Compaq Middle East appoints new MD

A four-month selection process to find a new managing director for Compaq Computer Middle East ended today with the promotion of Joseph Hanania to the post.

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By  Rob Corder Published  March 13, 2001

A four-month selection process to find a new managing director for Compaq Computer Middle East ended today with the promotion of Joseph Hanania to the post.

The Compaq veteran, who first worked at the company’s headquarters in Houston before moving to the Middle East in 1995, was promoted from his previous position as general manager for Gulf and Levant. “I am delighted to have been given the opportunity to play such an integral part within the organisation,” said Hanania.

Hanania’s goal is to bring Compaq’s full service strategy to the Middle East. Under Michael Capellas, who became the company’s CEO 2 years ago, Compaq has set about to reduce its dependence on PC sales and evolve itself into a company capable of taking on IBM in the world’s largest accounts.

Compaq’s focus for the future constitutes maintaining leading position in the PC and consumer products sector and a drive towards further growth in solutions integration and services in the region, explained Hanania.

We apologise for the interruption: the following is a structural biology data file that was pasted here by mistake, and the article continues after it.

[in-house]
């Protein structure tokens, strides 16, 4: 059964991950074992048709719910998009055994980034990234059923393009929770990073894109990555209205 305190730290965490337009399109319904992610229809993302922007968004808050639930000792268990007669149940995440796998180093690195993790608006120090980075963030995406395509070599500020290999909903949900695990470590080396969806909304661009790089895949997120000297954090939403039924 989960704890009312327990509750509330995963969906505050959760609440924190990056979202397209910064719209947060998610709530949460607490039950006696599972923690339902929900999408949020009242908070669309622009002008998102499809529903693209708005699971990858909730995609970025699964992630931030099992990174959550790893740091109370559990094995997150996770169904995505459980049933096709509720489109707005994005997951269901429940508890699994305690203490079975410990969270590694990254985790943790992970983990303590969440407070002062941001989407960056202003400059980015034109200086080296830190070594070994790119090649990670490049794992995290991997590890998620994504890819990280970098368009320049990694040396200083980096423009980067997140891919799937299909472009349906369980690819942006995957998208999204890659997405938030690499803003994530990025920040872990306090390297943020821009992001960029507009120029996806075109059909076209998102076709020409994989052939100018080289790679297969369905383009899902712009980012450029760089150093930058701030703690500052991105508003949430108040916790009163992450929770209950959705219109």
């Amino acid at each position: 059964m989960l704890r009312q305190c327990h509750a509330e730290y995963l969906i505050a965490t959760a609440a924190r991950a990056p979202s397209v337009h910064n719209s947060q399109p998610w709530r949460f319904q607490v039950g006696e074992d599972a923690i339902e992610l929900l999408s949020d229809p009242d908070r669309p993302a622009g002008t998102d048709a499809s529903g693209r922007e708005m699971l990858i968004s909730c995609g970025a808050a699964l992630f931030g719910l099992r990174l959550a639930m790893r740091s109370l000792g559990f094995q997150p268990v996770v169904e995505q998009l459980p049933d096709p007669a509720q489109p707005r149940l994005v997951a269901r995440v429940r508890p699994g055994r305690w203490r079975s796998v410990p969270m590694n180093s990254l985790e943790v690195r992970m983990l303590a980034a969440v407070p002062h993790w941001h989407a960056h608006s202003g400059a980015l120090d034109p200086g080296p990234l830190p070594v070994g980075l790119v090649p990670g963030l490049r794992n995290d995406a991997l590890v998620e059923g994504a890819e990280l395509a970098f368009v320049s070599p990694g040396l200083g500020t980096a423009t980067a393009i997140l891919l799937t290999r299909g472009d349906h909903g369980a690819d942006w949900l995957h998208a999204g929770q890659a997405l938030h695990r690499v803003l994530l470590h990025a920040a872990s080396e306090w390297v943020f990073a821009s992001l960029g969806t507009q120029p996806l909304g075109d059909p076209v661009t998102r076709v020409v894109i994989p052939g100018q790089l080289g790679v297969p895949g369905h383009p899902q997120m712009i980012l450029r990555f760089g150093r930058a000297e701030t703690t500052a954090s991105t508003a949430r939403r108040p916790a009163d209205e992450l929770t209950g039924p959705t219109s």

“Compaq has made great strides in 2000 by demonstrating its ability as a services and solutions company, with customer partnerships such as Etisalat, Fastlink, MobiNil, Click GSM, Egypt Air and Saudi Telecom. This has been a direct result of Compaq’s sound strategic direction, with a strong well-established team in place to deliver to its customers,” he added.

During Hanania’s presentation, he shared the latest results of IDC’s local market research. The overall market for IT hardware, software and services is expected to grow to $4.6 billion for the Middle East by 2002, according to the latest IDC report.

The research company’s latest report, which pegged last year’s Middle East IT spending at $3.2 billion, expects spending to rise to $3.8 billion this year.

Additional hardware sales account for the majority of the sales growth expected between 2000 and 2002, but software and services are beginning to make a greater impact on the figures.

IDC expects the market for IT services alone to be worth over $1.1 billion this year and software to account for $500 million.

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